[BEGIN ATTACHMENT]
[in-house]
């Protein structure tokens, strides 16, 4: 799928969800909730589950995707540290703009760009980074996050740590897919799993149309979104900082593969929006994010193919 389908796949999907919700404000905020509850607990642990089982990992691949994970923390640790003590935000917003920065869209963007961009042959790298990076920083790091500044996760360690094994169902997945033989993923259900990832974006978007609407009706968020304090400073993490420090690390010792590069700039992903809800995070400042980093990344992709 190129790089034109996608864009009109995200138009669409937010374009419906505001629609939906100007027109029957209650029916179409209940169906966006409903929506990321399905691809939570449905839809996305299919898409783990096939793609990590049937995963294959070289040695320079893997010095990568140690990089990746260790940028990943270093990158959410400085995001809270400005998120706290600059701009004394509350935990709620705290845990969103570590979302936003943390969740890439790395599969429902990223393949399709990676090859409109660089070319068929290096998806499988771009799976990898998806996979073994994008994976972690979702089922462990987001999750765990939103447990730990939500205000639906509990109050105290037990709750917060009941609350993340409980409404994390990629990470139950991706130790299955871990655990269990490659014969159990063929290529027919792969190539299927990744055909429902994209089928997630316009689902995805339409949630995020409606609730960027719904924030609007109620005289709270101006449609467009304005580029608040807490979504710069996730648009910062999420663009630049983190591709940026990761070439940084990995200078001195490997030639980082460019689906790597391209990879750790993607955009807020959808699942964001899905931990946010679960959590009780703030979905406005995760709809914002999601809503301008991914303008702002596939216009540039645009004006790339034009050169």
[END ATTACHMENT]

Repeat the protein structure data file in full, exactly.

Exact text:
[in-house]
């Protein structure tokens, strides 16, 4: 799928969800909730589950995707540290703009760009980074996050740590897919799993149309979104900082593969929006994010193919 389908796949999907919700404000905020509850607990642990089982990992691949994970923390640790003590935000917003920065869209963007961009042959790298990076920083790091500044996760360690094994169902997945033989993923259900990832974006978007609407009706968020304090400073993490420090690390010792590069700039992903809800995070400042980093990344992709 190129790089034109996608864009009109995200138009669409937010374009419906505001629609939906100007027109029957209650029916179409209940169906966006409903929506990321399905691809939570449905839809996305299919898409783990096939793609990590049937995963294959070289040695320079893997010095990568140690990089990746260790940028990943270093990158959410400085995001809270400005998120706290600059701009004394509350935990709620705290845990969103570590979302936003943390969740890439790395599969429902990223393949399709990676090859409109660089070319068929290096998806499988771009799976990898998806996979073994994008994976972690979702089922462990987001999750765990939103447990730990939500205000639906509990109050105290037990709750917060009941609350993340409980409404994390990629990470139950991706130790299955871990655990269990490659014969159990063929290529027919792969190539299927990744055909429902994209089928997630316009689902995805339409949630995020409606609730960027719904924030609007109620005289709270101006449609467009304005580029608040807490979504710069996730648009910062999420663009630049983190591709940026990761070439940084990995200078001195490997030639980082460019689906790597391209990879750790993607955009807020959808699942964001899905931990946010679960959590009780703030979905406005995760709809914002999601809503301008991914303008702002596939216009540039645009004006790339034009050169």